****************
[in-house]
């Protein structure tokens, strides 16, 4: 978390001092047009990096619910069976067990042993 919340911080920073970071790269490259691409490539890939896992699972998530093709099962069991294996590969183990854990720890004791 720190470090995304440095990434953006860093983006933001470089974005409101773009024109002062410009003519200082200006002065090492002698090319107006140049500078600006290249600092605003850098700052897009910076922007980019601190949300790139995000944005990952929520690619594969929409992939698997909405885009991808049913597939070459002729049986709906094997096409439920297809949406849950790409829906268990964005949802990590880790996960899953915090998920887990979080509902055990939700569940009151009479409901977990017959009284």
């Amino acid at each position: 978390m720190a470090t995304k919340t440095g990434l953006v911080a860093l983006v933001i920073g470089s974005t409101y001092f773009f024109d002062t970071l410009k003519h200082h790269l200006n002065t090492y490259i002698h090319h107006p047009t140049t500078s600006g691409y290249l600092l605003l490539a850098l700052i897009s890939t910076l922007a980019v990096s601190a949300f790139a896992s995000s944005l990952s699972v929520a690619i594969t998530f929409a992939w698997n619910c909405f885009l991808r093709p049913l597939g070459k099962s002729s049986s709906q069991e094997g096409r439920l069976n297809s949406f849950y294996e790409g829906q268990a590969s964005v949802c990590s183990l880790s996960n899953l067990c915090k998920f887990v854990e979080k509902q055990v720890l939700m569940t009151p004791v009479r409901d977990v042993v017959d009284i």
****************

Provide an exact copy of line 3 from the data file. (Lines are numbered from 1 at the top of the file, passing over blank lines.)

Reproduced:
């Amino acid at each position: 978390m720190a470090t995304k919340t440095g990434l953006v911080a860093l983006v933001i920073g470089s974005t409101y001092f773009f024109d002062t970071l410009k003519h200082h790269l200006n002065t090492y490259i002698h090319h107006p047009t140049t500078s600006g691409y290249l600092l605003l490539a850098l700052i897009s890939t910076l922007a980019v990096s601190a949300f790139a896992s995000s944005l990952s699972v929520a690619i594969t998530f929409a992939w698997n619910c909405f885009l991808r093709p049913l597939g070459k099962s002729s049986s709906q069991e094997g096409r439920l069976n297809s949406f849950y294996e790409g829906q268990a590969s964005v949802c990590s183990l880790s996960n899953l067990c915090k998920f887990v854990e979080k509902q055990v720890l939700m569940t009151p004791v009479r409901d977990v042993v017959d009284i």